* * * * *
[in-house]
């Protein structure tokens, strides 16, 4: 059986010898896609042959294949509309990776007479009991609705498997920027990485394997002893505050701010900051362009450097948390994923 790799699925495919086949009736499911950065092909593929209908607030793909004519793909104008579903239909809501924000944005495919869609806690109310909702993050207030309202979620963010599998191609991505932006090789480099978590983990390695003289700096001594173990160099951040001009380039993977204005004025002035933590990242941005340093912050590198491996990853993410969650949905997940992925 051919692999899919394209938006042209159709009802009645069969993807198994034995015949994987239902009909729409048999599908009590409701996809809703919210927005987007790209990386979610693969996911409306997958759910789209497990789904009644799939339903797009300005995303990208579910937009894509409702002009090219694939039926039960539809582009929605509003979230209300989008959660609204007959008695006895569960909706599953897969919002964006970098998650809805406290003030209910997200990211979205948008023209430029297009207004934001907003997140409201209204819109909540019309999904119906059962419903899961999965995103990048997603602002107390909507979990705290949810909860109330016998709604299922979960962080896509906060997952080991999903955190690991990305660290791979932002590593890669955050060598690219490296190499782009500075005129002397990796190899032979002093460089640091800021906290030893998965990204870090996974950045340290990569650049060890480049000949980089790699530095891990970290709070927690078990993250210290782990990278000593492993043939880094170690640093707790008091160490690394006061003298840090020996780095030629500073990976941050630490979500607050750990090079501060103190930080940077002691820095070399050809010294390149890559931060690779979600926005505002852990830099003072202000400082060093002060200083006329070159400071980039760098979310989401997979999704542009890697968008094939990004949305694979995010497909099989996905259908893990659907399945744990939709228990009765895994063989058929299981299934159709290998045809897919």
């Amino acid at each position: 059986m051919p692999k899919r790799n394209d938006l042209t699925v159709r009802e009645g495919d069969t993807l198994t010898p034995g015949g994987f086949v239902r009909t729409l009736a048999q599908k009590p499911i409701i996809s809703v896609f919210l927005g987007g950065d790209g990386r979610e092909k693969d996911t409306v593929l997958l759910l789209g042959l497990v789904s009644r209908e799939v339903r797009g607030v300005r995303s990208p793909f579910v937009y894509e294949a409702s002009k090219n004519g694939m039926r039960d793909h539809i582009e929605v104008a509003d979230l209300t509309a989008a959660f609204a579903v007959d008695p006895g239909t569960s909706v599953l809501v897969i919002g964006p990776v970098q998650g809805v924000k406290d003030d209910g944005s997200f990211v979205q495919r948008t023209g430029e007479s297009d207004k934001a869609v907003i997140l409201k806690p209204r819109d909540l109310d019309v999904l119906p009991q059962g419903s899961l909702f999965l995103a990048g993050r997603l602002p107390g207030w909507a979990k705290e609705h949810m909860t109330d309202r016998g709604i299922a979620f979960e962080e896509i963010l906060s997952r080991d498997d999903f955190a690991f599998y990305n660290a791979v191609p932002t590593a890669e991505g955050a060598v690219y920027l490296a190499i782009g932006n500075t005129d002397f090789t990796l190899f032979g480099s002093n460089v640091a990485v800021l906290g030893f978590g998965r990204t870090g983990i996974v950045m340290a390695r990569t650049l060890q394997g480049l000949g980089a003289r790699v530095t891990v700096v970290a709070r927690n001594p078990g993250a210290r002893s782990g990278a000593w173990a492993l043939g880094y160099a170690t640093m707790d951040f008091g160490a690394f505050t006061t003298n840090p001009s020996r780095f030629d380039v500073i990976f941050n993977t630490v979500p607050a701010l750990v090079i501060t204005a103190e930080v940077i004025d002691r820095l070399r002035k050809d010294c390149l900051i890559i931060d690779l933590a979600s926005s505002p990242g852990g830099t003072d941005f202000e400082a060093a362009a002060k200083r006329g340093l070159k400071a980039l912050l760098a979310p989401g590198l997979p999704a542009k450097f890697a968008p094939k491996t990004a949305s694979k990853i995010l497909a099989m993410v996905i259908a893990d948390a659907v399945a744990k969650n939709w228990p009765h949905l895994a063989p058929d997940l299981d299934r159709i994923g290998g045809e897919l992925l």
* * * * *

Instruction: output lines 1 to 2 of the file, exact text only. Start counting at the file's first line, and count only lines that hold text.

[in-house]
């Protein structure tokens, strides 16, 4: 059986010898896609042959294949509309990776007479009991609705498997920027990485394997002893505050701010900051362009450097948390994923 790799699925495919086949009736499911950065092909593929209908607030793909004519793909104008579903239909809501924000944005495919869609806690109310909702993050207030309202979620963010599998191609991505932006090789480099978590983990390695003289700096001594173990160099951040001009380039993977204005004025002035933590990242941005340093912050590198491996990853993410969650949905997940992925 051919692999899919394209938006042209159709009802009645069969993807198994034995015949994987239902009909729409048999599908009590409701996809809703919210927005987007790209990386979610693969996911409306997958759910789209497990789904009644799939339903797009300005995303990208579910937009894509409702002009090219694939039926039960539809582009929605509003979230209300989008959660609204007959008695006895569960909706599953897969919002964006970098998650809805406290003030209910997200990211979205948008023209430029297009207004934001907003997140409201209204819109909540019309999904119906059962419903899961999965995103990048997603602002107390909507979990705290949810909860109330016998709604299922979960962080896509906060997952080991999903955190690991990305660290791979932002590593890669955050060598690219490296190499782009500075005129002397990796190899032979002093460089640091800021906290030893998965990204870090996974950045340290990569650049060890480049000949980089790699530095891990970290709070927690078990993250210290782990990278000593492993043939880094170690640093707790008091160490690394006061003298840090020996780095030629500073990976941050630490979500607050750990090079501060103190930080940077002691820095070399050809010294390149890559931060690779979600926005505002852990830099003072202000400082060093002060200083006329070159400071980039760098979310989401997979999704542009890697968008094939990004949305694979995010497909099989996905259908893990659907399945744990939709228990009765895994063989058929299981299934159709290998045809897919």